Is "Queen Jane Approximately" the most ignored song on "Highway 61 Revisited" and why?
There’s a number of questions which are pointed out about the song “Queen Jane Approximately” and most of them pertain to the fact that Bob Dylan called Queen Jane referring to ‘a man’ in the year the album was released. I’m not going to lie, I really do not care who Queen Jane is and I want to actually look at why this song is constantly ignored over the other songs on the same album.
“Queen Jane Approximately” admittedly, is one of Bob Dylan’s simpler songs. Unlike the songs “Desolation Row” and “Tombstone Blues”, “Queen Jane Approximately” is not really considered an ‘epic’. At only five or so minutes, it is actually quite short for a Bob Dylan song, and that is not a joke.
“Queen Jane Approximately”, as I have found, is constantly ignored on the album in favour of songs such as “It Takes a Lot to Laugh, It Takes a Train to Cry”, “Like a Rolling Stone” - obviously - and especially the epic narrative “Desolation Row”. So the real question is not why “Queen Jane Approximately” does not measure up, but the real question is because it does measure up, why is it ignored?
The song is a very well made song. It is simplistic. It addresses an issue and the issue is that whoever “Queen Jane” is, they are losing their friends and family for some reason and nobody wants to work with them or befriend them. Bob Dylan claims that whoever this is, that when this has all happened, when it is all done and dusted, that they should come and see him. Why? Well, because from going from folk to electric folk rock, Bob Dylan knows what it is like to be abandoned by people for a very stupid reason.
“Queen Jane Approximately” has an autobiographical element to it that other songs on the same album do not. It addresses something that has recently happened to Bob Dylan - it addresses the loss of his hardcore acoustic folk audience and the move from one to the other. And, unlike the other songs on the album - it shows some optimism and compassion for others. Whereas in “Desolation Row” we have a very apocalyptic stance, in “Tombstone Blues” we have this very bleak outlook on life and then on “Like a Rolling Stone” we have Bob Dylan practically mocking someone else, whoever it is.
“Queen Jane Approximately” has a vibe that does not fit with the rest of the album and so, this is why I think it has been whole-heartedly ignored. But there is another, rather silly reason that I think it would have been ignored and it has a lot of things to do with the audience of the song. Hear me out.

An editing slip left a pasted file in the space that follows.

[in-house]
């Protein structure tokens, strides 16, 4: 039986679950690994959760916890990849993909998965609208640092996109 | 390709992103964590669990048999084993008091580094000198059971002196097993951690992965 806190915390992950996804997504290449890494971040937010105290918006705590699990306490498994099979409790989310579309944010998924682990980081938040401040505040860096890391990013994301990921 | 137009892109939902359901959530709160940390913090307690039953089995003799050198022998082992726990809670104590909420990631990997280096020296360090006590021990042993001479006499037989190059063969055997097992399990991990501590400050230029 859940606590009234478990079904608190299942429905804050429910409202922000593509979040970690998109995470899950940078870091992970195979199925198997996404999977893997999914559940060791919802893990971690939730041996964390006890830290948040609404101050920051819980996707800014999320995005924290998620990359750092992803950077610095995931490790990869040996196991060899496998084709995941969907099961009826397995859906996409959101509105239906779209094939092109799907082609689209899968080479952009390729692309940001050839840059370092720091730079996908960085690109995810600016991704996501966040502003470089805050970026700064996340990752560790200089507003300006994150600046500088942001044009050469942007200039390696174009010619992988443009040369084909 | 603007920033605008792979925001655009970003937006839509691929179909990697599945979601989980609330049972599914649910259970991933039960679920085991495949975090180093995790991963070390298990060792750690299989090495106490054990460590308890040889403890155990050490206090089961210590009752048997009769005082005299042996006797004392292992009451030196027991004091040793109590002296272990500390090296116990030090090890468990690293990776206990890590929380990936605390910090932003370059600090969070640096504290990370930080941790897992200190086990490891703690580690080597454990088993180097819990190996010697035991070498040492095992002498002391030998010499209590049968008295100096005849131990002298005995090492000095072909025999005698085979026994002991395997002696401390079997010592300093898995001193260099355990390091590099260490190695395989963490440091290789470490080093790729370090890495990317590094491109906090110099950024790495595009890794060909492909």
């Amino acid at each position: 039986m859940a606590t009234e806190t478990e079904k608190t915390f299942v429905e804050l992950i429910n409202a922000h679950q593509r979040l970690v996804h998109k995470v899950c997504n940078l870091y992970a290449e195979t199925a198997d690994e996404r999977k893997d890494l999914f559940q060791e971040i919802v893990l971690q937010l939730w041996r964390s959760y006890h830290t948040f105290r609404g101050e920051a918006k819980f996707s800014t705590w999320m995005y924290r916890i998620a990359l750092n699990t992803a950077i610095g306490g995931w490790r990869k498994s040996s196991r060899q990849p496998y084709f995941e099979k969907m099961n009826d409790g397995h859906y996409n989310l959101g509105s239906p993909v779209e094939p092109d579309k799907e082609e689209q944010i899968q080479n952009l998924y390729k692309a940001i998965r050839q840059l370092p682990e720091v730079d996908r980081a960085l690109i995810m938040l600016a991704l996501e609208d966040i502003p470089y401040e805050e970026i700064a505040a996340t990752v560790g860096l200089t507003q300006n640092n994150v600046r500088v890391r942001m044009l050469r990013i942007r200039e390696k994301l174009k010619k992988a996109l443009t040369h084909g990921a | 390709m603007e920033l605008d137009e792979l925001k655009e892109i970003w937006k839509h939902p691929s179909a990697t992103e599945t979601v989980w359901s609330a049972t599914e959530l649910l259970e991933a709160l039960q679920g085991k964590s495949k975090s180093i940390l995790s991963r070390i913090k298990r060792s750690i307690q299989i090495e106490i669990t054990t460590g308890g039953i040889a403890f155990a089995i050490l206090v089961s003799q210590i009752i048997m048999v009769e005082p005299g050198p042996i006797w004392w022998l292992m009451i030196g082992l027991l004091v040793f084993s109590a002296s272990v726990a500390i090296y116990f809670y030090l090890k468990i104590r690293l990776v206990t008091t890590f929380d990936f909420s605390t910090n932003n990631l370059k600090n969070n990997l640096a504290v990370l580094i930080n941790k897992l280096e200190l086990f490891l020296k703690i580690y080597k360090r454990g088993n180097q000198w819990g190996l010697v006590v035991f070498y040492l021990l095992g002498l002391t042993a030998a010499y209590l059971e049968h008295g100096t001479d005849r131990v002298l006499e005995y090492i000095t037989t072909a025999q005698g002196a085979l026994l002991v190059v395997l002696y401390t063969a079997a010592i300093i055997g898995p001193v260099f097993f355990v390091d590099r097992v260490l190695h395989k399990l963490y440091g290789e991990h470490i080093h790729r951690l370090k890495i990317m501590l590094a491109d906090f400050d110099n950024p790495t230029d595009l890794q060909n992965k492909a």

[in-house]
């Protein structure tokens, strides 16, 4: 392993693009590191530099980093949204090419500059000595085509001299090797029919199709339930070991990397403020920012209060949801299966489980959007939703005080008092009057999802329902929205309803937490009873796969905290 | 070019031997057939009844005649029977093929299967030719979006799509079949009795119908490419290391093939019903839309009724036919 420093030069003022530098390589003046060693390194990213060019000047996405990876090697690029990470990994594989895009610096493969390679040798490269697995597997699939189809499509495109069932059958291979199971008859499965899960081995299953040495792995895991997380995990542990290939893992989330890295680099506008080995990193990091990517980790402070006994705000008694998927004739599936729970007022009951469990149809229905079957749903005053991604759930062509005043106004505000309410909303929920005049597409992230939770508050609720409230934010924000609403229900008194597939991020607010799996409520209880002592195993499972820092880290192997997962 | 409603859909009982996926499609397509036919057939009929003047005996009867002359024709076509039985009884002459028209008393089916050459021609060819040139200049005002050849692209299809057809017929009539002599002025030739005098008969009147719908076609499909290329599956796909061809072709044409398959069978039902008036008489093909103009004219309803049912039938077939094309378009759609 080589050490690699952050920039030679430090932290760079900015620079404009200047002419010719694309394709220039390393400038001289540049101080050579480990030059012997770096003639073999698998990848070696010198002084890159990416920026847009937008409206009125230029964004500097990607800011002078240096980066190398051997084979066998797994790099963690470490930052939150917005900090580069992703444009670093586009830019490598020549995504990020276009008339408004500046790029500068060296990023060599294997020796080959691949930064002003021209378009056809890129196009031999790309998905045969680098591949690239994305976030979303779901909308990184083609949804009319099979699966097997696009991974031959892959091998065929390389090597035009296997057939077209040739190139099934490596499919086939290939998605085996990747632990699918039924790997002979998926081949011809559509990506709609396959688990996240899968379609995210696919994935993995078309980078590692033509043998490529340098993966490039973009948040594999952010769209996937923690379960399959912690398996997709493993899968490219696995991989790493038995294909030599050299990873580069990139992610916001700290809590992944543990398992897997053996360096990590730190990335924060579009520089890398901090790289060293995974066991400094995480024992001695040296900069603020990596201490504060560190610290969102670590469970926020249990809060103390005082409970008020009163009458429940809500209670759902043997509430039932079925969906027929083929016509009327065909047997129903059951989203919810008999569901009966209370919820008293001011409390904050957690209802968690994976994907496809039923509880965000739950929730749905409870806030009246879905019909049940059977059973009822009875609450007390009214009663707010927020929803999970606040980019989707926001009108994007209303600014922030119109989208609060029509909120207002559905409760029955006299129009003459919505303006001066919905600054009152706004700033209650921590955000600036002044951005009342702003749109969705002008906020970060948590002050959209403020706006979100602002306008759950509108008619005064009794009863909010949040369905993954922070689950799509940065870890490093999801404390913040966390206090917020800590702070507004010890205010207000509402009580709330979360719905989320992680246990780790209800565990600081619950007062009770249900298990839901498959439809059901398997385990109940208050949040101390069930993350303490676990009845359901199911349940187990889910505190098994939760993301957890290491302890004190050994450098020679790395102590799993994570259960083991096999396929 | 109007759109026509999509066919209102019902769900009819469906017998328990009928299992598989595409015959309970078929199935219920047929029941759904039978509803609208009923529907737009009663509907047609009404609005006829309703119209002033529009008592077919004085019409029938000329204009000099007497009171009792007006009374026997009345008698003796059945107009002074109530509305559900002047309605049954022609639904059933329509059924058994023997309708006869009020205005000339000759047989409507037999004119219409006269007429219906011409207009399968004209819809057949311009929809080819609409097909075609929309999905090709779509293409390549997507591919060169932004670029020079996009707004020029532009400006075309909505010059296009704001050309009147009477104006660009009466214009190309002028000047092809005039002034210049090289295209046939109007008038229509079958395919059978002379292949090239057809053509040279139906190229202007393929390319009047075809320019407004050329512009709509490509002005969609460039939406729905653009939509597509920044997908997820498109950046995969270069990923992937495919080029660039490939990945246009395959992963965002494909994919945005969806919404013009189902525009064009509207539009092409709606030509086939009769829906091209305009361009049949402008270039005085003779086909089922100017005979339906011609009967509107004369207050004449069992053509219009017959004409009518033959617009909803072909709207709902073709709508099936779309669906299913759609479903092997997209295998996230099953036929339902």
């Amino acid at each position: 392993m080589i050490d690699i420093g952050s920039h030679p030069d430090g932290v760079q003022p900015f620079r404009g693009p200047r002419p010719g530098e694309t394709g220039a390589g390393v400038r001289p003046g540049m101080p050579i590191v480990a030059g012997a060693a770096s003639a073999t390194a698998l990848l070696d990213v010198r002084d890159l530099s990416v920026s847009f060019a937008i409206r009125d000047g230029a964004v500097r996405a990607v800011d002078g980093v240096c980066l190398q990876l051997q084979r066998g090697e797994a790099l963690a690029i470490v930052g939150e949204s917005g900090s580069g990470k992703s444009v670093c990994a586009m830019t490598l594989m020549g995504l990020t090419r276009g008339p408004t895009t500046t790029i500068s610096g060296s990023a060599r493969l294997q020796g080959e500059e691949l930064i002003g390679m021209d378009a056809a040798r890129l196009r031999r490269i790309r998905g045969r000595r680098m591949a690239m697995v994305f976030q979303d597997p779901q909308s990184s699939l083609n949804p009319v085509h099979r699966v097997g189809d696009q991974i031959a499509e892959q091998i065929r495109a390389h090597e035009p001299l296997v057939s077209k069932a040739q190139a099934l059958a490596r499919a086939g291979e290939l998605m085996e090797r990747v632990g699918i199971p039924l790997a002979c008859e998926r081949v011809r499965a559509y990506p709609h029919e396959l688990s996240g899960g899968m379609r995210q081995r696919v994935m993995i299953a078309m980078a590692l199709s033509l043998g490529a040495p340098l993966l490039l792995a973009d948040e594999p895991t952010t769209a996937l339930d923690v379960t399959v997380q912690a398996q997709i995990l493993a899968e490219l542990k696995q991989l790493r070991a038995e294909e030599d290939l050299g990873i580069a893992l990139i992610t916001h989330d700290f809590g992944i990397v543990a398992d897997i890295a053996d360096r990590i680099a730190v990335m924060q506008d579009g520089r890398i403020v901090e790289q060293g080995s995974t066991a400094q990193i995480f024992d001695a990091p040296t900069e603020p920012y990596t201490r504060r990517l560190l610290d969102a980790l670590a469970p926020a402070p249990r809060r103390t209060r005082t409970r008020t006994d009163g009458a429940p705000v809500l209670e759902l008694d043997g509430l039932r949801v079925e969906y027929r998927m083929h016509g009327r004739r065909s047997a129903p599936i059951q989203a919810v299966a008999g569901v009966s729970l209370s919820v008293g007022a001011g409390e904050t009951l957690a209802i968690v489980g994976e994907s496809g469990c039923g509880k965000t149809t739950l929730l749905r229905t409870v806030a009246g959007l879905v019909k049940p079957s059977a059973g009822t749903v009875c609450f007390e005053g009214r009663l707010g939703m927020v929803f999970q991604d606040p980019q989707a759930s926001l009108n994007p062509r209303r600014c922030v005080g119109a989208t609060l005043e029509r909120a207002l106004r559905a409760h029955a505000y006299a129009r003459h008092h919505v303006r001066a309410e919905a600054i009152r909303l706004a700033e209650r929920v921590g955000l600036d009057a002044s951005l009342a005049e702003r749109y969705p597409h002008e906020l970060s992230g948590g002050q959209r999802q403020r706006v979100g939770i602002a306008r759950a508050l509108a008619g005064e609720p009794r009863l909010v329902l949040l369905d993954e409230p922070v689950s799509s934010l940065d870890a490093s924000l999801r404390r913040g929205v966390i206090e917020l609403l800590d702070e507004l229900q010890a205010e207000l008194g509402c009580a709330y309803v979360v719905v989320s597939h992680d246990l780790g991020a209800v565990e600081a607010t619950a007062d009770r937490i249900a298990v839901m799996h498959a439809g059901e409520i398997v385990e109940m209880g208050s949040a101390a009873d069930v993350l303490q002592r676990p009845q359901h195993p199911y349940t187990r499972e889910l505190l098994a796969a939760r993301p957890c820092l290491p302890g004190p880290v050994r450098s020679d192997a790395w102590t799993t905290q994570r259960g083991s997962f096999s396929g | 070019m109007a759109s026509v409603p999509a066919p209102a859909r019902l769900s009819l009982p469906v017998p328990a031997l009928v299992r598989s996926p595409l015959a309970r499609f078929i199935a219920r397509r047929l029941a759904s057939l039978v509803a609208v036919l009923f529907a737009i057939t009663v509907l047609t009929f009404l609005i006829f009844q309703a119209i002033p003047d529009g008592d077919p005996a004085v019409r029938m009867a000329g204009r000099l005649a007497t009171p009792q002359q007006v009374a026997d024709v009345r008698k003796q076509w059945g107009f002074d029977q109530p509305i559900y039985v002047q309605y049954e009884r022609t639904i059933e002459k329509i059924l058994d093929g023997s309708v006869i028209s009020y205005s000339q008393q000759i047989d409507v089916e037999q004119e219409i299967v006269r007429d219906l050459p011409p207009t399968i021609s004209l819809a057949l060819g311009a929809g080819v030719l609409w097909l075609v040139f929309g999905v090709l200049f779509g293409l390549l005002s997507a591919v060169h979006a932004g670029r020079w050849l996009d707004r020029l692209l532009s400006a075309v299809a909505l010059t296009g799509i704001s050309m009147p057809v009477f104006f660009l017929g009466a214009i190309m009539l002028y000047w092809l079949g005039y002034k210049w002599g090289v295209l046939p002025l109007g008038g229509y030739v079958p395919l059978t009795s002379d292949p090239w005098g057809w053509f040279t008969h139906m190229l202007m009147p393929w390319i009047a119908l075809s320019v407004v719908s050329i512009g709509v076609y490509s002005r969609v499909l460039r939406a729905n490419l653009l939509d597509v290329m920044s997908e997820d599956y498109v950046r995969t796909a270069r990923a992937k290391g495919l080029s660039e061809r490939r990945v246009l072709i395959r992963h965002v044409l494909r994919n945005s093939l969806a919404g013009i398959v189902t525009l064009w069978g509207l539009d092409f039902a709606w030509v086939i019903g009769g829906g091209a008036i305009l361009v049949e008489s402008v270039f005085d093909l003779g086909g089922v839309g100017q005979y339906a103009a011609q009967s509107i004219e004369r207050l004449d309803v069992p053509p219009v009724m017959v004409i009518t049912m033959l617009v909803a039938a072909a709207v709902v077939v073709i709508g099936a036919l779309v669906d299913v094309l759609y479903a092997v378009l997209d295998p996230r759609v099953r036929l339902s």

First of all, the people who regularly listen to this album note that Bob Dylan basically created the ‘angry rockstar’ look and obviously, not only appreciate but love that about him. So, not only are they more likely to respect the more saddening and angry songs on the album, they are more likely to ignore the songs that are slightly more compassionate to certain issues. Another thing about the audience is that when we see the academic side, there are far more essays that concentrate on the intricacies of the songs “Desolation Row” and “Like a Rolling Stone” than concentrate on the way in which “Queen Jane Approximately” refers to the compassionate side of Bob Dylan and the way in which he speaks directly to someone who is in the same or a similar position as him.
Another thing about the song is that it sounds rather a lot happier than the other songs on the album. The beat is far more upbeat, the lyrics are far more into the conventional rhyme structure and I find that because of these things, people who overtly gate-keep the Bob Dylan analytical culture do not like to reviewing this one since it does not fit with their narrative of Bob Dylan being this prophetic being.
All in all, I would like to say that I love this song and I think it is far too underrated by the Bob Dylan Academic Circles - known as the Dylanologists - and I would love to see some people actually cover it in detail except for just speculating about whether Queen Jane is Joan Baez or not.